Trinidad & Tobago: Rum, Calypso, Cricket, and Crime Fiction

Paul French (CrimeReads) writes, “’Crime and the City’ visits the Caribbean island nation with a powerful literary tradition.” [Many thanks to Peter Jordens for bringing this item to our attention.]

Trinidad and Tobago—a Caribbean island with influences from Africa, Europe and Latin America. The dusty tough streets of the capital Port of Spain to the pristine beauty of the birdwatcher’s paradise of Tobago. A major oil producer but best known for? Calypso music, strong rum, Angostura Bitters, and some wicked fast-bowling cricketeers. And, if you can get out of the bar and away from the cricket there’s a bunch of crime novels set on the islands too.

First, a book from the 1930s—Murder in Trinidad (1933). The English-born author and ‘adventurer’ (not a job title you come across so much these days) John W Vandercook is not much remembered today as a crime writer. His books are pretty much all out of print and have been for decades but go back to the 1930s and he was a prolific author of mystery novels and, post-war, became a familiar and much-loved voice on American radio. Vandercook wrote non-fiction biographies and studies of various places, often in the Caribbean. He also carried on the Mr Moto novels after JP Marquand moved on from his Japanese detective. Vandercook also wrote a series of ‘Murder in….’ novels set in New Guinea and Hawaii. In 1933 he set his sights on Trinidad. Murder in Trinidad features drug running, two murders thirteen years apart and a treacherous swamp. A year later Hollywood turned out a rather forgettable B-movie of the novel and then, in 1945, a slightly better version of the novel under the title The Caribbean Mystery.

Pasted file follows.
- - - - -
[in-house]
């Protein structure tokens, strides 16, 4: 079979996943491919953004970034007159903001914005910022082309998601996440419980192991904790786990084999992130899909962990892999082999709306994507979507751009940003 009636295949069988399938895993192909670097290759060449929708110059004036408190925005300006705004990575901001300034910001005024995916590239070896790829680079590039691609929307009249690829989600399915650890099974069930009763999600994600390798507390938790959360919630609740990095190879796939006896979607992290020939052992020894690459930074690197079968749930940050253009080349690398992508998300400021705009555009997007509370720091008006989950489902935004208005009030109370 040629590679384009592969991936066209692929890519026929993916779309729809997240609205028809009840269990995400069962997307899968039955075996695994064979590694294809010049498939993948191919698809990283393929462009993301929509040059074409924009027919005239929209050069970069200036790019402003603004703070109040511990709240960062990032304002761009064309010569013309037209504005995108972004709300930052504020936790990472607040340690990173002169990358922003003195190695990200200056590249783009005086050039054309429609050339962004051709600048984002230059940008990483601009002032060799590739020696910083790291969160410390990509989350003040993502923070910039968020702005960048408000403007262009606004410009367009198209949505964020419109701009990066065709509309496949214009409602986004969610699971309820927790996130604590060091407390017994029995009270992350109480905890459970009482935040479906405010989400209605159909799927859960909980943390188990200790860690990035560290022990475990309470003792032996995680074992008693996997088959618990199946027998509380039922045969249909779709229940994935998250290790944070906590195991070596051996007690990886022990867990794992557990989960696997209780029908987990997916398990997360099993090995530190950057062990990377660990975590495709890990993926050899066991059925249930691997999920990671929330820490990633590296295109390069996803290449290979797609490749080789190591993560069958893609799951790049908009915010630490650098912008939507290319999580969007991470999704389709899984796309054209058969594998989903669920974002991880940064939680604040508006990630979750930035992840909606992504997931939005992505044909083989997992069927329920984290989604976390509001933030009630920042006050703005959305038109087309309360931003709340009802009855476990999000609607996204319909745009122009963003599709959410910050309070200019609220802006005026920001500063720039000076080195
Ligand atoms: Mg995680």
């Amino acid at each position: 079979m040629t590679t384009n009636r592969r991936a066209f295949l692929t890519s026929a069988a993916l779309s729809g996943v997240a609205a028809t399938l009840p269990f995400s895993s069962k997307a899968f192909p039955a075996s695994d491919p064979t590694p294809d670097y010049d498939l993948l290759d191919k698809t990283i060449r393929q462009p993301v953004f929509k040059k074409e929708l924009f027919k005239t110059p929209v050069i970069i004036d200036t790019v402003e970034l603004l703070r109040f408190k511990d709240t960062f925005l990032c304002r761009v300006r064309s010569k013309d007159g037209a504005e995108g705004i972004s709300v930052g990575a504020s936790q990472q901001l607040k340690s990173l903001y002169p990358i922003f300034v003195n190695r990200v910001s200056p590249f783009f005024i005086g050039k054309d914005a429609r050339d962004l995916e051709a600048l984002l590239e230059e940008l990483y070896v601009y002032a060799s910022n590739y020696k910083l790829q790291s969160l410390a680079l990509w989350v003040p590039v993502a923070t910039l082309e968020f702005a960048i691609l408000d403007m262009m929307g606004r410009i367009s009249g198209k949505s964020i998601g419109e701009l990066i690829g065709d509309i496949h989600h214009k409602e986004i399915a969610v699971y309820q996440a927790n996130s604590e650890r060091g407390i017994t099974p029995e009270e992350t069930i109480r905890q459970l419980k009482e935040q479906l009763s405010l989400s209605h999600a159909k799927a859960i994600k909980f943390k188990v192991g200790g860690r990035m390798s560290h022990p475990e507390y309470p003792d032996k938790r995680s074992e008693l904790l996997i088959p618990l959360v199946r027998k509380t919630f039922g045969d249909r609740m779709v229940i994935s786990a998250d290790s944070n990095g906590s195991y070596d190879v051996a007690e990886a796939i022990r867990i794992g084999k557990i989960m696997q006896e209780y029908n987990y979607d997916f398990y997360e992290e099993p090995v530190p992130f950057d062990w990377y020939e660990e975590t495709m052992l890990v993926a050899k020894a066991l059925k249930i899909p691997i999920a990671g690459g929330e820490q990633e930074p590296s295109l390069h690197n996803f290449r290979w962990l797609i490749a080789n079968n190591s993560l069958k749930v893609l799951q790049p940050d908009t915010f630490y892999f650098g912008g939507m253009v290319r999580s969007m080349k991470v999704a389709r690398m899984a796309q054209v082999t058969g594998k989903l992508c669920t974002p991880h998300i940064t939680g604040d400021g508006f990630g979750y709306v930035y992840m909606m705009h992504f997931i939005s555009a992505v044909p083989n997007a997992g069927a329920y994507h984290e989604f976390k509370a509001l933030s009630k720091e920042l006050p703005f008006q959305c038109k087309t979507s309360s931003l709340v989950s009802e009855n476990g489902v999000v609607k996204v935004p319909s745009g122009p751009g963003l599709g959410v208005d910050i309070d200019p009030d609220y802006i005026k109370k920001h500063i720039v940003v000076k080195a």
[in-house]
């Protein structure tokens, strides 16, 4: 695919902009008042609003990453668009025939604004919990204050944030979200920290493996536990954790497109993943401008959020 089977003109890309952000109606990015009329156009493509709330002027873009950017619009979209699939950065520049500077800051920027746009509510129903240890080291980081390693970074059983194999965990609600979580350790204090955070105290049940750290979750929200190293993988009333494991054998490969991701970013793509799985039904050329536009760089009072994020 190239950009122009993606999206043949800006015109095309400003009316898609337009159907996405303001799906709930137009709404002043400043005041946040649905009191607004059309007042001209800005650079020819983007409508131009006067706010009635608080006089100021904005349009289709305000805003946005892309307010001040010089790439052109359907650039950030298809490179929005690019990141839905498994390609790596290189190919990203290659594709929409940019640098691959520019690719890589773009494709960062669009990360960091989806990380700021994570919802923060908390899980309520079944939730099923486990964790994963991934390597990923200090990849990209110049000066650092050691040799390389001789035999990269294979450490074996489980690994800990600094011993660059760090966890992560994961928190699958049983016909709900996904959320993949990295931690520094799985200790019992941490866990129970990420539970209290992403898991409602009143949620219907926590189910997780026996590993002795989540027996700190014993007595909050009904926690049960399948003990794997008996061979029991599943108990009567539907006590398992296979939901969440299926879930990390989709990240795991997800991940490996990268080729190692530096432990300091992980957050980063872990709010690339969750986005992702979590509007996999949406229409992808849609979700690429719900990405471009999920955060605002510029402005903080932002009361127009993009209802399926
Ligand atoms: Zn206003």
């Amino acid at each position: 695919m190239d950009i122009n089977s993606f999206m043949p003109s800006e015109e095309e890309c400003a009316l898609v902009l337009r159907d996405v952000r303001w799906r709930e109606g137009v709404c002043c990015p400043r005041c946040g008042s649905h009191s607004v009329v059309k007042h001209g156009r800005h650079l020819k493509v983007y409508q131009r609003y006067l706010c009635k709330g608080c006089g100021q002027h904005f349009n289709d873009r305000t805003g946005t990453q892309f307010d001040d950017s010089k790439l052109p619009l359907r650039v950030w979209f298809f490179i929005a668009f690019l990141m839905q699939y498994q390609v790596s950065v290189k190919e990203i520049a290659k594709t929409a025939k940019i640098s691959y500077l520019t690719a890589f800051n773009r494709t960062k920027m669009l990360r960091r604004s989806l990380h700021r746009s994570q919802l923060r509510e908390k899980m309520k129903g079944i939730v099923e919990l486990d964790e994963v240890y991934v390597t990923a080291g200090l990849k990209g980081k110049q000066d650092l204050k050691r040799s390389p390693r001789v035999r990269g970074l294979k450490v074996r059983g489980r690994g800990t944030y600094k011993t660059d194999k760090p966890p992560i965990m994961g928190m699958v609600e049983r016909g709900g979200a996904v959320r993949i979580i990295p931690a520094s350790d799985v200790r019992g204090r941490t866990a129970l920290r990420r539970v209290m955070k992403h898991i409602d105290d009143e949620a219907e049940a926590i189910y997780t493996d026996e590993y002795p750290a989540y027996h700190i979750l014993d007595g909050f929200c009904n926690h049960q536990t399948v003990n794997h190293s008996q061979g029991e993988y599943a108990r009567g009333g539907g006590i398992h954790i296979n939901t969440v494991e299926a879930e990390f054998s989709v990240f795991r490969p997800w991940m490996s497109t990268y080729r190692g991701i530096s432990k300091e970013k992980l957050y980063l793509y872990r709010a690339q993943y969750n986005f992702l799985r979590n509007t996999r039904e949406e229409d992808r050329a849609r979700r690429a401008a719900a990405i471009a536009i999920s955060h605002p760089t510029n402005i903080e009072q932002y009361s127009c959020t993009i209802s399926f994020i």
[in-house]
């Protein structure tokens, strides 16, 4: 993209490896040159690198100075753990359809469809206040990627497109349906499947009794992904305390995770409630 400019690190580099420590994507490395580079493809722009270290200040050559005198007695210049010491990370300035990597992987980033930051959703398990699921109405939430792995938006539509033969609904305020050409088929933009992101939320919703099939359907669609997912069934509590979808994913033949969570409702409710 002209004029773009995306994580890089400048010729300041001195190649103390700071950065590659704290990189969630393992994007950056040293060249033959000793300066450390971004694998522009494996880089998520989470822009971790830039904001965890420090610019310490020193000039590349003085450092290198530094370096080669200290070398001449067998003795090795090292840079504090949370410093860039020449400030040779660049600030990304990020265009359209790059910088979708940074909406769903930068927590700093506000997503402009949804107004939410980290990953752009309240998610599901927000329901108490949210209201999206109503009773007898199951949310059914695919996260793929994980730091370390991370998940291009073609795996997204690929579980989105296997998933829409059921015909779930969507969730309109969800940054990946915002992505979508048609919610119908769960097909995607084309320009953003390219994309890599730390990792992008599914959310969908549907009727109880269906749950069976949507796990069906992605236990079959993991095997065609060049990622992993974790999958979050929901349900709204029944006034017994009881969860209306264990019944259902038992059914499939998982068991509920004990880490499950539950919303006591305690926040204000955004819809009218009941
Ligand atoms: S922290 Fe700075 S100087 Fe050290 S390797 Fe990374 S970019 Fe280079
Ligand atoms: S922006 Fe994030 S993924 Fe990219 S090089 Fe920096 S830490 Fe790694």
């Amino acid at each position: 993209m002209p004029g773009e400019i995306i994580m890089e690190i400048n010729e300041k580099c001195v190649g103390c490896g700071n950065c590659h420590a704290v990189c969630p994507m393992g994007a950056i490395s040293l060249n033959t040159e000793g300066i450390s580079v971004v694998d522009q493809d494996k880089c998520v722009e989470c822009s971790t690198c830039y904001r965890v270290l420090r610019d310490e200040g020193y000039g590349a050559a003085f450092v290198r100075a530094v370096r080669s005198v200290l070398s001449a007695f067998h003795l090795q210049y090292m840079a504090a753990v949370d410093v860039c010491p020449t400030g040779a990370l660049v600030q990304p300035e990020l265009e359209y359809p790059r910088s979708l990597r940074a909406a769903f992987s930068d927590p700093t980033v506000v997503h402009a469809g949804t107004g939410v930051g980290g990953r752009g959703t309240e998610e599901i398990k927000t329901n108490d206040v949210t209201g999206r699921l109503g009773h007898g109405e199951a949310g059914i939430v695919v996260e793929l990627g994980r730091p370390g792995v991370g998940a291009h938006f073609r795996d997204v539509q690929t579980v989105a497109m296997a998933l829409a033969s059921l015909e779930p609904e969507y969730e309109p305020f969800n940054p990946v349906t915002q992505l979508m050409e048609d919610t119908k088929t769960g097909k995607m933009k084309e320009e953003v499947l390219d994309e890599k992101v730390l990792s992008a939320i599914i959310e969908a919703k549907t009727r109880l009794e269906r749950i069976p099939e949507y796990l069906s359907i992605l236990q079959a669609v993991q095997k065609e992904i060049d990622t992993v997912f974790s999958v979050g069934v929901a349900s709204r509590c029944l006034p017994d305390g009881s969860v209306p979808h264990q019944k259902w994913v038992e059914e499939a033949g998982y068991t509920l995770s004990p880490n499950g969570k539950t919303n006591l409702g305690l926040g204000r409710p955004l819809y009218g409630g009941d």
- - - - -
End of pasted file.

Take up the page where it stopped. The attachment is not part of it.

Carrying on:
Moving on from the Golden Age to the contemporary Sharon Millar’s The Whale House and Other Stories (2015) is a series of stories that reflect the tumult of Trinidadian society. Millar was born and raised in Trinidad and won the prestigious 2013 Commonwealth Short Story Prize. Not all the stories in this collection are strictly crime though all are grittily realistic. In one a pathologist is asked to lie about a boy killed on government orders. In another a sister tries to make peace with the parents of the white American girl her brother has murdered. In a third a local gangster makes his posthumous lament. As well as great storytelling Millar chooses various locations around Trinidad and describes them all lovingly and lavishly.

Claire Adam’s Golden Child is another book, and Adam’s debut, that is set amid Trinidad’s social complexities and socio-political system. A family struggles with the awful news that their son has been kidnapped. Yet mainly this book is an intricate tour of the sights, sounds, and smells of Trinidad’s capital city Port of Spain. Golden Child: A Novel was awarded the Desmond Elliott Prize, an annual award for the best debut novel written in English and published in the UK.

Also relatively contemporary is S.M. Shah’s Murder on Scarlett Island (2017), the first in a projected series of novels inspired by true events that took place in 1985 on Trinidad & Tobago. It centres around an unprovoked attack that was a major news story on the islands at the time.